In the last +20 years the cost of drugs has stayed the same while the general quality has increased.. Compare that to many public prices such as gas :P

    44. #44 |  Leon Wolfeson | 

      William – No, you’re quite right that the Kindle isn’t capeble enough for that kind of research environment. I’d use a PC capeable of opening multiple files, have bookmarking capacity, etc. – indeed, I’d say that was more compelling that the Kindle in many ways for academic usage.

      DaveB. – The kindle is e-ink. You can read it under a candle, use it for several weeks without needing a charge, etc – it’s not a LCD screen and dosn’t work in the same way.

      Again, I don’t really like the Kindle/Kindle2 themselves from a technical perspective, and neither do I think they’ll replace hardbacks on people’s shelves, but mass market paperbacks? Yea, those are under threat from electronic paper.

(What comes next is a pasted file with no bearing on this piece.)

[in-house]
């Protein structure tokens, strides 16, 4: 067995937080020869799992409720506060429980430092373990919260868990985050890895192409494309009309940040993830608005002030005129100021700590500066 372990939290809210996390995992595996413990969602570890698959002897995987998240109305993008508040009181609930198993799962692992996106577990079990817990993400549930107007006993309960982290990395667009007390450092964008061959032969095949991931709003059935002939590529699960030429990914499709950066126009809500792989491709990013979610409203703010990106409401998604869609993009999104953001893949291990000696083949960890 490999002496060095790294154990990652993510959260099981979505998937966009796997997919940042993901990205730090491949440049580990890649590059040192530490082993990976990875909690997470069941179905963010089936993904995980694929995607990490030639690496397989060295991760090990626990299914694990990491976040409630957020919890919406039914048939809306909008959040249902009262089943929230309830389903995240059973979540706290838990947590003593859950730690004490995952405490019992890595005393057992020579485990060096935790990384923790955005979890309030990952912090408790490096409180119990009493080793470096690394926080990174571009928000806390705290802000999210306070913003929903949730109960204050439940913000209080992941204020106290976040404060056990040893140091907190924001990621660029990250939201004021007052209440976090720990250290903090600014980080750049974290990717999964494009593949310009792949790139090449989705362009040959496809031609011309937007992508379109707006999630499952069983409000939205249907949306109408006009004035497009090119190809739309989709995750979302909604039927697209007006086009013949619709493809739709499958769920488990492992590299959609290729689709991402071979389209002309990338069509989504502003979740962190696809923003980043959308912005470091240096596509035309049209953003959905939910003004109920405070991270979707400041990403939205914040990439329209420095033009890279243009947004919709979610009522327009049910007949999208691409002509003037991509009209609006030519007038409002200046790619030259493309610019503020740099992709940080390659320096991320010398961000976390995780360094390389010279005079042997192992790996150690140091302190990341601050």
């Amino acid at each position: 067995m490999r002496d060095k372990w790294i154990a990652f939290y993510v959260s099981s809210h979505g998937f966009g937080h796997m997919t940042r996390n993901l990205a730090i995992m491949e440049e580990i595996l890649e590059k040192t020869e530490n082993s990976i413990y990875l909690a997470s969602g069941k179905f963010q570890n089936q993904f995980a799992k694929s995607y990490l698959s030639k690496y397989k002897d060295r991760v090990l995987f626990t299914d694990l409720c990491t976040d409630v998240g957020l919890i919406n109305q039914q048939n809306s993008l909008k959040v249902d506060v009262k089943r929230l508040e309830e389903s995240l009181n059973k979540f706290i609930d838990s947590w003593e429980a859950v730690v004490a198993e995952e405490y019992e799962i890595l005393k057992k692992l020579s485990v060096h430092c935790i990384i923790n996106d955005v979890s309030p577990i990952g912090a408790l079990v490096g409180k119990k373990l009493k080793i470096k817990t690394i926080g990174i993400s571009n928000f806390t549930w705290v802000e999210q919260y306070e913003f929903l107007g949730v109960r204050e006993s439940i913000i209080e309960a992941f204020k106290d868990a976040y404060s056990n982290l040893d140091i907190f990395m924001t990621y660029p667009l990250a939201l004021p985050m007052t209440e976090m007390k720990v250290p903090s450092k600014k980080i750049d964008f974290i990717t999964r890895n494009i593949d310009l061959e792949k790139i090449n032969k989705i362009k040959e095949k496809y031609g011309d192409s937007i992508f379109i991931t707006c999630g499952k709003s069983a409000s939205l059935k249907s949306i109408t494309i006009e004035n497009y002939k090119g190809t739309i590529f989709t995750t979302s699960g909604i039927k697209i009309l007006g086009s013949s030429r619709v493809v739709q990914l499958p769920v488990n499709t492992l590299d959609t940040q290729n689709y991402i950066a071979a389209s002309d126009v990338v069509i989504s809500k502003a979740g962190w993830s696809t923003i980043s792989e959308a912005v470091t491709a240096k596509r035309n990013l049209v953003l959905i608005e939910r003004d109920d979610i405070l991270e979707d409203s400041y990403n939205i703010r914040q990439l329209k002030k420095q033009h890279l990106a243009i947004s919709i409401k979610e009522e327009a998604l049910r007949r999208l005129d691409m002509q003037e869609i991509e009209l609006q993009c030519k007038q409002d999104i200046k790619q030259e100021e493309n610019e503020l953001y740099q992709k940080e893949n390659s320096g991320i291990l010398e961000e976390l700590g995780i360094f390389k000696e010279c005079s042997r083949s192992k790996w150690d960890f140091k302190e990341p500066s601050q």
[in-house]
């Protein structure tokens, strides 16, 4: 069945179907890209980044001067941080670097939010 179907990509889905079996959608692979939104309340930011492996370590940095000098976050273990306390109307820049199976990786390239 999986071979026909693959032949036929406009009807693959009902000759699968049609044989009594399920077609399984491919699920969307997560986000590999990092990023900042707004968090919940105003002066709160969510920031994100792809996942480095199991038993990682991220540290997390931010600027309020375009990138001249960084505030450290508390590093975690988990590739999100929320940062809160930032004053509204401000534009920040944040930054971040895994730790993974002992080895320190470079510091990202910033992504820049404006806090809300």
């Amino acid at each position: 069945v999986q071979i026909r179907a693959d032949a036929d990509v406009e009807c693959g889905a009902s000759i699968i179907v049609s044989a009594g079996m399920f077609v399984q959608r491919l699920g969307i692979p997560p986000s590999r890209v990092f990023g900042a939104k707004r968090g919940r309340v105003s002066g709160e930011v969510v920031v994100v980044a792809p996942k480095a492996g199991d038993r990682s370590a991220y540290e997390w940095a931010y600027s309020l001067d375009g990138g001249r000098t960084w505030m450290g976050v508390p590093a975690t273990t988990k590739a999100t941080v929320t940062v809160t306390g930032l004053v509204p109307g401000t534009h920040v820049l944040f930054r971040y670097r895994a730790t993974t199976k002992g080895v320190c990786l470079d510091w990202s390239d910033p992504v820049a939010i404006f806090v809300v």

And there’s allready an sheet of paper-sized touch tablet out there using’s not very good, but it’s the first and others will follow…

    45. #45 |  seeker6079 | 

      The union/film story is fascinating, not least for the inkblot test of the responses.

      We have two conflicting stories. Both, on the limited evidence are equally probable. Choosing one version of the other is a variant on Orwell’s point that one believes atrocity stories solely on whether or not the impugned party is one which one supports politically.

      Was he leaned on by “union thugs”. If you are of the political right, yes!

      Was, after months of following around a politician with zip to show for it, trying to create rather than report a scandal? If you are of the political left, yes!

    46. #46 |  World B. Free | 

      Cannabis Science Inc. Reports on Prospective Life Saving Treatments for H1N1 Swine Flu and H5N1 Bird Flu in View of the Current Global Threat
      Posted by The Marijuana News Staff in April 28th, 2009 Posted in: General News, Medical Marijuana Tags: cannabis science, medical marijuana news